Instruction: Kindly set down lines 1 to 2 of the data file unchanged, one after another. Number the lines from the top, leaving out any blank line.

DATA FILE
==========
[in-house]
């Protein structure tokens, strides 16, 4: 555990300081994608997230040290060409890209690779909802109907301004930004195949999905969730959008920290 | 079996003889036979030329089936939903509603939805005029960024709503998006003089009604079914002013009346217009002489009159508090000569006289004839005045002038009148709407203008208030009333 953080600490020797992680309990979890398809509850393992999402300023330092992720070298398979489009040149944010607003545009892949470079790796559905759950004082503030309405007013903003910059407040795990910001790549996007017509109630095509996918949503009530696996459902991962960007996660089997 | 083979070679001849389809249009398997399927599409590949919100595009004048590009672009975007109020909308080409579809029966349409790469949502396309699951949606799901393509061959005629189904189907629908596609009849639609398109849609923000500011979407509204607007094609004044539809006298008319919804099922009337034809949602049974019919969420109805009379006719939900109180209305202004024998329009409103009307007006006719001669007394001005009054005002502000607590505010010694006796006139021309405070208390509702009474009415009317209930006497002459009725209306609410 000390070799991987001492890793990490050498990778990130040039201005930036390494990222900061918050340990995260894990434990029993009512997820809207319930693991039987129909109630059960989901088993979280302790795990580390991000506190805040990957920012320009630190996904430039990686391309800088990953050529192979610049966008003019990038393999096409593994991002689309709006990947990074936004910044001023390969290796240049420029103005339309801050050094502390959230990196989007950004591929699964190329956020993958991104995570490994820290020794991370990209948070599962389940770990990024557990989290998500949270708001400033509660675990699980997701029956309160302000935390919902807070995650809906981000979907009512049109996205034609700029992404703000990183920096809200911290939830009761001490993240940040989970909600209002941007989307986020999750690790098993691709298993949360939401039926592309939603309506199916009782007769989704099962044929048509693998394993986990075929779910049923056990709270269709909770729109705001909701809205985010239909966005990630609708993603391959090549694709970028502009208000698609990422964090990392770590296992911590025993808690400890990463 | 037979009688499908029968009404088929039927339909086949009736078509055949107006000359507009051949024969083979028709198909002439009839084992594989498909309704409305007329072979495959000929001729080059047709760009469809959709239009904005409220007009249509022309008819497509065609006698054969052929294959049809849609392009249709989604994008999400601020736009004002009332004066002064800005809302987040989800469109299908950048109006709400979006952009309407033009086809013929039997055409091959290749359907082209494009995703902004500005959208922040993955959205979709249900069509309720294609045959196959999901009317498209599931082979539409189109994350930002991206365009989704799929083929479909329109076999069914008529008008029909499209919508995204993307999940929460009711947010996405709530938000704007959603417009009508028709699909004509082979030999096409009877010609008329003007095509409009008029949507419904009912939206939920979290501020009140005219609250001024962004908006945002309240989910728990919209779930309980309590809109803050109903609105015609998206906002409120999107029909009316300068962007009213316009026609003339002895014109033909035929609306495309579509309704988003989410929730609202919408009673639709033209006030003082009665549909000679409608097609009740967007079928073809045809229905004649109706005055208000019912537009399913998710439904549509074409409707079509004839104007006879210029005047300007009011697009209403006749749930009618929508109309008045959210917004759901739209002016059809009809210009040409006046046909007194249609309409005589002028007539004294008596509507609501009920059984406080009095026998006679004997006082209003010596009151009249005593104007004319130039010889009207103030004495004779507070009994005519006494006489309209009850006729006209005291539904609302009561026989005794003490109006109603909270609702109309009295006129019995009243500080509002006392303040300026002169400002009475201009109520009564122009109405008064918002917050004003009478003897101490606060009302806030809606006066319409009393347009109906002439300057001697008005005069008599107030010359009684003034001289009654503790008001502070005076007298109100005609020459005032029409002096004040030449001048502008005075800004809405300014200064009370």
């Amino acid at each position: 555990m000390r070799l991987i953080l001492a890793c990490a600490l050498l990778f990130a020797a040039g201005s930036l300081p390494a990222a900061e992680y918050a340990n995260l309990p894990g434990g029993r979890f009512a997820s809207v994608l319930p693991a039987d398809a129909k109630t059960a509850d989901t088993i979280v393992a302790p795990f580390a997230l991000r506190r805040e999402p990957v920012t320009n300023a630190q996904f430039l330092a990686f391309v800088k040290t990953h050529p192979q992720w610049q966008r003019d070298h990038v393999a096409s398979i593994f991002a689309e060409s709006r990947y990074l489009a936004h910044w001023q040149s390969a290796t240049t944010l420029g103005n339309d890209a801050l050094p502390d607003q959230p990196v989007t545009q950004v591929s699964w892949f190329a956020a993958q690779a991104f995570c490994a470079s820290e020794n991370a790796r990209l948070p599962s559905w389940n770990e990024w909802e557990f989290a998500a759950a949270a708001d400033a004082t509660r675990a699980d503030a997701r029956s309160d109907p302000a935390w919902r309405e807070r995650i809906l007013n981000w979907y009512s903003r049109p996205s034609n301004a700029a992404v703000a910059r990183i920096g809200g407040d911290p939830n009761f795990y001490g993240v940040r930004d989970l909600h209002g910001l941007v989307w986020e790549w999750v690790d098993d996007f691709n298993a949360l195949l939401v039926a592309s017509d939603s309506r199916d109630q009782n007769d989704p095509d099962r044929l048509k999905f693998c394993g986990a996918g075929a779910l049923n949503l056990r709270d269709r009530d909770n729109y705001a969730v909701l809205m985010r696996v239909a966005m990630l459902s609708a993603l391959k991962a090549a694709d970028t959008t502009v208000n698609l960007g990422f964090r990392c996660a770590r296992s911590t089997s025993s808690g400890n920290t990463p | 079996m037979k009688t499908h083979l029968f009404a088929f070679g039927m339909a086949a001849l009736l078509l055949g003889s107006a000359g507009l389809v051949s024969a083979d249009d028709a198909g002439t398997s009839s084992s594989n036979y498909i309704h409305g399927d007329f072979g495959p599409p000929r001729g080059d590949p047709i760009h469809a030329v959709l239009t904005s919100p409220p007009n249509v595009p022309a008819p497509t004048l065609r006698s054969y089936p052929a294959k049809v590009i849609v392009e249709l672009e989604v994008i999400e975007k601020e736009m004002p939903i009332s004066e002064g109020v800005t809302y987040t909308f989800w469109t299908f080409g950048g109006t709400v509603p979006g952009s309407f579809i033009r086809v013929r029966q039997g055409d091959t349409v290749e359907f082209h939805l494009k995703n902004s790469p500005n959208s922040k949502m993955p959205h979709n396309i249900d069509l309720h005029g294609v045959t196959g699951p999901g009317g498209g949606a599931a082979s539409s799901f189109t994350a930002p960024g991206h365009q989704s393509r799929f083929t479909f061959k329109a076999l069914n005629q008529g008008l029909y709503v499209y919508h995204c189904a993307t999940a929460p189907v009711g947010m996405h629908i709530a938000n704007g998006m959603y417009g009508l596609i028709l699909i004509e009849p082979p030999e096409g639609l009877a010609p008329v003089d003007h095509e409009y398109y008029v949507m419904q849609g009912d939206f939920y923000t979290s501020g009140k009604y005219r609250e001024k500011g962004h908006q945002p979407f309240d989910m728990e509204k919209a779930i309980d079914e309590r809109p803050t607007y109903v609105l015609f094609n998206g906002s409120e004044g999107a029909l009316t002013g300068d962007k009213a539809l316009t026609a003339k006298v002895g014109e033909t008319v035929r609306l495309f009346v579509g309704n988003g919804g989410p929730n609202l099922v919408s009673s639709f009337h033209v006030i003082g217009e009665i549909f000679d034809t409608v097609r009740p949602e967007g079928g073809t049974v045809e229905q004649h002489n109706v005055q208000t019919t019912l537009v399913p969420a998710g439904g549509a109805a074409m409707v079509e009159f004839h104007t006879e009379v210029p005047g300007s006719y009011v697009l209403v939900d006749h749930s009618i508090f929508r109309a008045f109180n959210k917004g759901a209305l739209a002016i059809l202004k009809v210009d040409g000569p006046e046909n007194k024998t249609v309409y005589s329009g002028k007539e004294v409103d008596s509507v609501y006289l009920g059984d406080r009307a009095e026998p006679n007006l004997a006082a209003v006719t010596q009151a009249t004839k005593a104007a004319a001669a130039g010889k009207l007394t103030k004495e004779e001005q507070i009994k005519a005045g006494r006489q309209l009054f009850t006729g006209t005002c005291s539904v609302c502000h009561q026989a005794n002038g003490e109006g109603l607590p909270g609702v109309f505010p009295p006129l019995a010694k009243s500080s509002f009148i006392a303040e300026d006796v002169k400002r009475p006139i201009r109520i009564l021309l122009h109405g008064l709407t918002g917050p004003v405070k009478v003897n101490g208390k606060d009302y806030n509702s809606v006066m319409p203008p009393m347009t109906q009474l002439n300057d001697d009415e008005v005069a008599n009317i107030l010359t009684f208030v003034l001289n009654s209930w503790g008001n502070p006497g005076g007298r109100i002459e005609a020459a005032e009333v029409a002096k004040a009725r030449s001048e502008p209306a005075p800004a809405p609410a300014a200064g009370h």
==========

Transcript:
[in-house]
């Protein structure tokens, strides 16, 4: 555990300081994608997230040290060409890209690779909802109907301004930004195949999905969730959008920290 | 079996003889036979030329089936939903509603939805005029960024709503998006003089009604079914002013009346217009002489009159508090000569006289004839005045002038009148709407203008208030009333 953080600490020797992680309990979890398809509850393992999402300023330092992720070298398979489009040149944010607003545009892949470079790796559905759950004082503030309405007013903003910059407040795990910001790549996007017509109630095509996918949503009530696996459902991962960007996660089997 | 083979070679001849389809249009398997399927599409590949919100595009004048590009672009975007109020909308080409579809029966349409790469949502396309699951949606799901393509061959005629189904189907629908596609009849639609398109849609923000500011979407509204607007094609004044539809006298008319919804099922009337034809949602049974019919969420109805009379006719939900109180209305202004024998329009409103009307007006006719001669007394001005009054005002502000607590505010010694006796006139021309405070208390509702009474009415009317209930006497002459009725209306609410 000390070799991987001492890793990490050498990778990130040039201005930036390494990222900061918050340990995260894990434990029993009512997820809207319930693991039987129909109630059960989901088993979280302790795990580390991000506190805040990957920012320009630190996904430039990686391309800088990953050529192979610049966008003019990038393999096409593994991002689309709006990947990074936004910044001023390969290796240049420029103005339309801050050094502390959230990196989007950004591929699964190329956020993958991104995570490994820290020794991370990209948070599962389940770990990024557990989290998500949270708001400033509660675990699980997701029956309160302000935390919902807070995650809906981000979907009512049109996205034609700029992404703000990183920096809200911290939830009761001490993240940040989970909600209002941007989307986020999750690790098993691709298993949360939401039926592309939603309506199916009782007769989704099962044929048509693998394993986990075929779910049923056990709270269709909770729109705001909701809205985010239909966005990630609708993603391959090549694709970028502009208000698609990422964090990392770590296992911590025993808690400890990463 | 037979009688499908029968009404088929039927339909086949009736078509055949107006000359507009051949024969083979028709198909002439009839084992594989498909309704409305007329072979495959000929001729080059047709760009469809959709239009904005409220007009249509022309008819497509065609006698054969052929294959049809849609392009249709989604994008999400601020736009004002009332004066002064800005809302987040989800469109299908950048109006709400979006952009309407033009086809013929039997055409091959290749359907082209494009995703902004500005959208922040993955959205979709249900069509309720294609045959196959999901009317498209599931082979539409189109994350930002991206365009989704799929083929479909329109076999069914008529008008029909499209919508995204993307999940929460009711947010996405709530938000704007959603417009009508028709699909004509082979030999096409009877010609008329003007095509409009008029949507419904009912939206939920979290501020009140005219609250001024962004908006945002309240989910728990919209779930309980309590809109803050109903609105015609998206906002409120999107029909009316300068962007009213316009026609003339002895014109033909035929609306495309579509309704988003989410929730609202919408009673639709033209006030003082009665549909000679409608097609009740967007079928073809045809229905004649109706005055208000019912537009399913998710439904549509074409409707079509004839104007006879210029005047300007009011697009209403006749749930009618929508109309008045959210917004759901739209002016059809009809210009040409006046046909007194249609309409005589002028007539004294008596509507609501009920059984406080009095026998006679004997006082209003010596009151009249005593104007004319130039010889009207103030004495004779507070009994005519006494006489309209009850006729006209005291539904609302009561026989005794003490109006109603909270609702109309009295006129019995009243500080509002006392303040300026002169400002009475201009109520009564122009109405008064918002917050004003009478003897101490606060009302806030809606006066319409009393347009109906002439300057001697008005005069008599107030010359009684003034001289009654503790008001502070005076007298109100005609020459005032029409002096004040030449001048502008005075800004809405300014200064009370």